‘Vampire’ to transform Ukraine pickups into deadly missile launchers - C4ISRNET - 25.08.22

Article for C4ISRNET - By Catherine Buchaniec and Joe Gould.


WASHINGTON — The U.S. is sending Ukraine “Vampire” kits that transform pickup trucks and other non-tactical vehicles into highly portable missile launchers.


As part of a $3 billion package for Ukraine that the Pentagon announced Wednesday, the Vehicle-Agnostic Modular Palletized ISR Rocket Equipment system is a portable kit that can be installed on most vehicles with a cargo bed for launching the Advanced Precision Kill Weapons System or other laser-guided munitions.


The L3Harris-made weapon ― a small, four-barreled rocket launcher and sensor ball ― can be mounted in two hours and operated by a single person, the company said. It can be equipped with missiles to hit ground or air targets including unmanned aircraft systems.


“The Vampire system itself is a counter-UAS system, ” said Colin Kahl, undersecretary of defense for policy, said at a press briefing Wednesday. “It is a kinetic system that uses small missiles essentially to shoot UAVs out of the sky.”


While the Vampire system isn’t advertised as a counter-drone weapon on L3Harris’ website, Ukraine has used similar munition-style weapons to take down drones throughout its conflict with Russia.


As the Russia conflict crosses the six-month mark, the most recent aid package is aimed at providing sustainable and affordable options to Ukraine. Alongside the Vampire, the Pentagon is also sending Puma drones and a host of ammunition.


“Our VAMPIRE system will provide the Ukrainian people with even more robust capabilities as they continue to defend their country and democracy in Europe,” Melbourne, Fla.-based L3Harris said in a statement to C4ISRNET. “We will continue to offer our steadfast support of their mission.”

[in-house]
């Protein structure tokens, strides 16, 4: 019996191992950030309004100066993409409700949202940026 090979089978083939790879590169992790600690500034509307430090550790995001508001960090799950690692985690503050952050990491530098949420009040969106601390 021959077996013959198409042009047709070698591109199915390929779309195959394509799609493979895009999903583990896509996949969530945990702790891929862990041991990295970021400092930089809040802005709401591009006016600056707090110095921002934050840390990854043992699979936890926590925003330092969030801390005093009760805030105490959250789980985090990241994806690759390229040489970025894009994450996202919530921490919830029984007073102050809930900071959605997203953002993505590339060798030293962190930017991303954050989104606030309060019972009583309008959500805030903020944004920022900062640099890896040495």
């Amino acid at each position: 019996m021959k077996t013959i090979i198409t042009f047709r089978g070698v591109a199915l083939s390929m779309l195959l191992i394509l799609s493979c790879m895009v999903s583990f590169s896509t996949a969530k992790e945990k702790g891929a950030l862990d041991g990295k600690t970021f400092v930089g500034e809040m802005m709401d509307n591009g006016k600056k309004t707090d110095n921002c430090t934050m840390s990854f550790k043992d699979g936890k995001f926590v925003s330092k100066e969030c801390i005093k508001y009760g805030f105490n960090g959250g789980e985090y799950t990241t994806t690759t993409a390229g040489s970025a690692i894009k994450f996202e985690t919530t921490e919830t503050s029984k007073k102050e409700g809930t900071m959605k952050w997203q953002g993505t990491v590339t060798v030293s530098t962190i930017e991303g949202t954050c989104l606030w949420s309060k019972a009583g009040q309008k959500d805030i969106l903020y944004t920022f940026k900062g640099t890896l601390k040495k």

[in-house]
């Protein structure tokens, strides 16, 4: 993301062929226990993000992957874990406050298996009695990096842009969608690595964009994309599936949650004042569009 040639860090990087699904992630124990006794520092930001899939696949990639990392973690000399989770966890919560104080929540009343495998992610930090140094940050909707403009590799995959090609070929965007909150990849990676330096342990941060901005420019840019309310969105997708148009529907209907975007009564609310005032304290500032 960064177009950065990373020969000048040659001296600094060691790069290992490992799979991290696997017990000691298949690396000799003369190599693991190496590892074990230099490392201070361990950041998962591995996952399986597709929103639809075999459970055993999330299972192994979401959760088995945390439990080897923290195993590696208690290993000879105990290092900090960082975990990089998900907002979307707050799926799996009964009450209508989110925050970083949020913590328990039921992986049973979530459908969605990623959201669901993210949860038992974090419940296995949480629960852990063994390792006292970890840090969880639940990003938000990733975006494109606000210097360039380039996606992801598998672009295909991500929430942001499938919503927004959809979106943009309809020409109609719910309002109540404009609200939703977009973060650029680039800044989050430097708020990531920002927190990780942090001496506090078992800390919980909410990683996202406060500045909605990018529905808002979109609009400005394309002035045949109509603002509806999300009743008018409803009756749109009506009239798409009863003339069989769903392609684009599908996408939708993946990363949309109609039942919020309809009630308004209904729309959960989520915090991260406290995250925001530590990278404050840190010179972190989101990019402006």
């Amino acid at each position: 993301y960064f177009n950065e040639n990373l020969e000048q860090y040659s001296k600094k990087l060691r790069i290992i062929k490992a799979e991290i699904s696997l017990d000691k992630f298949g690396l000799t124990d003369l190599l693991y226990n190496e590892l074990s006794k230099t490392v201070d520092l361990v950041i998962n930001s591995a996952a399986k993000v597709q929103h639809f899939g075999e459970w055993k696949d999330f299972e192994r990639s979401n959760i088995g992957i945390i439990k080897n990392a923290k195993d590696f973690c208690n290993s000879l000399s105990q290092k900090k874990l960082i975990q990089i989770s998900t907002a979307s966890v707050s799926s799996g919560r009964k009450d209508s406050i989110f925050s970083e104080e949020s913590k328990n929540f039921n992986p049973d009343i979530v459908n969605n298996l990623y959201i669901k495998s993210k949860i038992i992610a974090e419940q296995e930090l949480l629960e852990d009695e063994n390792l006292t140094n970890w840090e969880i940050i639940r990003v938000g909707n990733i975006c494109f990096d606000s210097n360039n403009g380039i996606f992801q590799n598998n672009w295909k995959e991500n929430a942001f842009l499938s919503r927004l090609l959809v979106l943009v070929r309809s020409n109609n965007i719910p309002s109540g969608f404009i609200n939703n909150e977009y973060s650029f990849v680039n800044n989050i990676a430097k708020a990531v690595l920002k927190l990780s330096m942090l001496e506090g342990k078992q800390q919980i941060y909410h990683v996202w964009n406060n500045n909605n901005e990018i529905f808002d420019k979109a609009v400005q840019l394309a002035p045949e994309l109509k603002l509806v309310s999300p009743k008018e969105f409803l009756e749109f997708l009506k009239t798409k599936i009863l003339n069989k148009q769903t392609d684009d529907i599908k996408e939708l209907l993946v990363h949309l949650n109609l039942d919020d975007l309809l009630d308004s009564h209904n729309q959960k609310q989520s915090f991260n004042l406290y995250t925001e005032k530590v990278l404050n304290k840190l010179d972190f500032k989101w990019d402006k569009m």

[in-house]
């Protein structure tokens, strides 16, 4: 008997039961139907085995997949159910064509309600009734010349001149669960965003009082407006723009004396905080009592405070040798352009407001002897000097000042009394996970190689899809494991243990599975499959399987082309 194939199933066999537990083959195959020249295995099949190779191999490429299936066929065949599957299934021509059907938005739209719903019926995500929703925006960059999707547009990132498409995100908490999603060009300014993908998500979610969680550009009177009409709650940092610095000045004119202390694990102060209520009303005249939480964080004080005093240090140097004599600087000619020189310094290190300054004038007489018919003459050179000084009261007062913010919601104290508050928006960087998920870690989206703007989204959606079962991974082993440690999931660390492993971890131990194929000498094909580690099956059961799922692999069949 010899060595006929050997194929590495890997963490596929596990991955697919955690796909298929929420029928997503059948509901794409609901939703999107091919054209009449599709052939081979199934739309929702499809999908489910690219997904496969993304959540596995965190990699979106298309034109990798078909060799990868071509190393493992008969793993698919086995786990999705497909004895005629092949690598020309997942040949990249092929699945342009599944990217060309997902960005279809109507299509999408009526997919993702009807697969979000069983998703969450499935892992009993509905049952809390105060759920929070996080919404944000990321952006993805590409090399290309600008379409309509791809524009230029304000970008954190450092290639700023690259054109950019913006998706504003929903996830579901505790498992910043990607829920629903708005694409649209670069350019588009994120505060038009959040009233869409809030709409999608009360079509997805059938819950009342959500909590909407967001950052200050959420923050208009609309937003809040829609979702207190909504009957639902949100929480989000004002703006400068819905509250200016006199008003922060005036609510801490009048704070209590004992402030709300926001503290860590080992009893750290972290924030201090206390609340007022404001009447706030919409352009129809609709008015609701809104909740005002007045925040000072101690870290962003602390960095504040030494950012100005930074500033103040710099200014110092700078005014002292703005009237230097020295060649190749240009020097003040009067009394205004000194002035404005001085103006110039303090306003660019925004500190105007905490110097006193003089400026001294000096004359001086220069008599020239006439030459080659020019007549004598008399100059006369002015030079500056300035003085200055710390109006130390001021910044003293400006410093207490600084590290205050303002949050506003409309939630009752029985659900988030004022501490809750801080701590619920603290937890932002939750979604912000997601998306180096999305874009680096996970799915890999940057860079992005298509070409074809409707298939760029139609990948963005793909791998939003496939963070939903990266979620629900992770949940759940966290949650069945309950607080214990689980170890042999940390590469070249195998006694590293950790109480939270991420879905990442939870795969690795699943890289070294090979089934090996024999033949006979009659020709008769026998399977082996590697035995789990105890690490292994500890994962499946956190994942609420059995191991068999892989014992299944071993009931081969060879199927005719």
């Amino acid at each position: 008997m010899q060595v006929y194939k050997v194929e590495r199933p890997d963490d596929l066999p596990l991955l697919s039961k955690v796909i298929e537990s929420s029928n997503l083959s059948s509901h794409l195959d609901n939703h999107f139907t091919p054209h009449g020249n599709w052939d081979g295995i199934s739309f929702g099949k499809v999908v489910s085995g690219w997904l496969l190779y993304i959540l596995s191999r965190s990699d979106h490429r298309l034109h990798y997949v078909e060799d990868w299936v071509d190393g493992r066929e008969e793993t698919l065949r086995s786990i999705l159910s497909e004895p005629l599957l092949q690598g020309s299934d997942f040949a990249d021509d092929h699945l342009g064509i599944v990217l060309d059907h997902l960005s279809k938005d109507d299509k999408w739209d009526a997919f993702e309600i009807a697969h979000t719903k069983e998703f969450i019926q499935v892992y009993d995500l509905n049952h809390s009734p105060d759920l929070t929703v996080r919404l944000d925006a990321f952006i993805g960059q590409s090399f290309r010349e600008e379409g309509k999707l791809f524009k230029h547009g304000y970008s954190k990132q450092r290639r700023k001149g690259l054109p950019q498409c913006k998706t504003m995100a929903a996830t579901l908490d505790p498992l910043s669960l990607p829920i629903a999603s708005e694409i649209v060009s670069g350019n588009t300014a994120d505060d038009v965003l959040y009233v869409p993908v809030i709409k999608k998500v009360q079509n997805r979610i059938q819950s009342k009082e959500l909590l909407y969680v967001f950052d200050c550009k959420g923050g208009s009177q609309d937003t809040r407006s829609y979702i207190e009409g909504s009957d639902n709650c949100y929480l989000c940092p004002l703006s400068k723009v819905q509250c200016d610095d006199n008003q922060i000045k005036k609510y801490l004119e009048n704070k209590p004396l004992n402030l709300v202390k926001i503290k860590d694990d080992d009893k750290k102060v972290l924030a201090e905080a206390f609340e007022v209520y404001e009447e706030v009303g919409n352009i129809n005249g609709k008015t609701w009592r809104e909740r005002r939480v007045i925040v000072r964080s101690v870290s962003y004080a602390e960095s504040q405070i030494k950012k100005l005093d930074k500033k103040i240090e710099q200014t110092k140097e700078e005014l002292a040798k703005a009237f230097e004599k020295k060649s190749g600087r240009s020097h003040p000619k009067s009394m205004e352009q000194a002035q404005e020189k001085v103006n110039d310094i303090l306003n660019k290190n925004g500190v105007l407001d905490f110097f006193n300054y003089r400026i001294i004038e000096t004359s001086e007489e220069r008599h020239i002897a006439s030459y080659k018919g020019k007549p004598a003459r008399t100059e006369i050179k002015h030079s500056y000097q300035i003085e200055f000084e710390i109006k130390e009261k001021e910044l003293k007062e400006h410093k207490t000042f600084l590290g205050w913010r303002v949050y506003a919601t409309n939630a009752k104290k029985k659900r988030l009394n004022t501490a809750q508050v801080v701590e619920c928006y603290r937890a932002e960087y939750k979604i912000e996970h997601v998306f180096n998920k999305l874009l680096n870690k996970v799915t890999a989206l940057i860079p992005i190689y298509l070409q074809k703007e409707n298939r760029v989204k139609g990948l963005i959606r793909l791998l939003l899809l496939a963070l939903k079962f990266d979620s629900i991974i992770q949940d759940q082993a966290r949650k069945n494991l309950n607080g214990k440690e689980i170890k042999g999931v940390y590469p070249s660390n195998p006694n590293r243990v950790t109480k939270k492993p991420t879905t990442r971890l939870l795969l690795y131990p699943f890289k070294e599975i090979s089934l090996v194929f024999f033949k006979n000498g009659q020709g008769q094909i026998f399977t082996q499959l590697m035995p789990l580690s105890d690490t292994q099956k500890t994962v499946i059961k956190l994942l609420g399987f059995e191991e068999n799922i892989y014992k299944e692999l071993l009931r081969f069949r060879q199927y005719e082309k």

Drone warfare has been heavily utilized by both sides in the six-month-old conflict, with many being sourced from countries outside the war.


Kyiv has drawn support from the U.S. and the United Kingdom, both of whom pledged new drones and counter-drone technology to the conflict on Wednesday, Ukraine’s Independence Day. Russia, meanwhile, has looked to Iran to sustain its supply of drones, according to U.S. officials.


The Vampire is part of a larger package in aid to Ukraine, bringing the total amount supplied to the country during the Russia-Ukraine conflict to more than $13.5 billion since the start of the Biden administration.


The Biden administration selected the Vampire — a low-cost and easy-to-assemble weapon compared to other counter-drone measures, such as electronic warfare technologies — for a package advertised as providing supplies for Ukraine’s long-term needs.


“We’re trying to be very deliberate about what systems we think makes the most sense for Ukraine to have in that context, and it also matters very much: Can they sustain it? Can they afford it? Because of course billions of dollars of international assistance may not be something 10 years from now or 20 years from now,” Kahl said.


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About Catherine Buchaniec and Joe Gould

Catherine Buchaniec is a reporter at C4ISRNET, where she covers artificial intelligence, cyber warfare and uncrewed technologies.


Joe Gould is the senior Pentagon reporter for Defense News, covering the intersection of national security policy, politics and the defense industry. He served previously as Congress reporter.

The Vampire, also known as Vehicle-Agnostic Modular Palletized ISR Rocket Equipment, will be sent to Ukraine as part of the Pentagon's latest aid package. (Courtesy of L3Harris)

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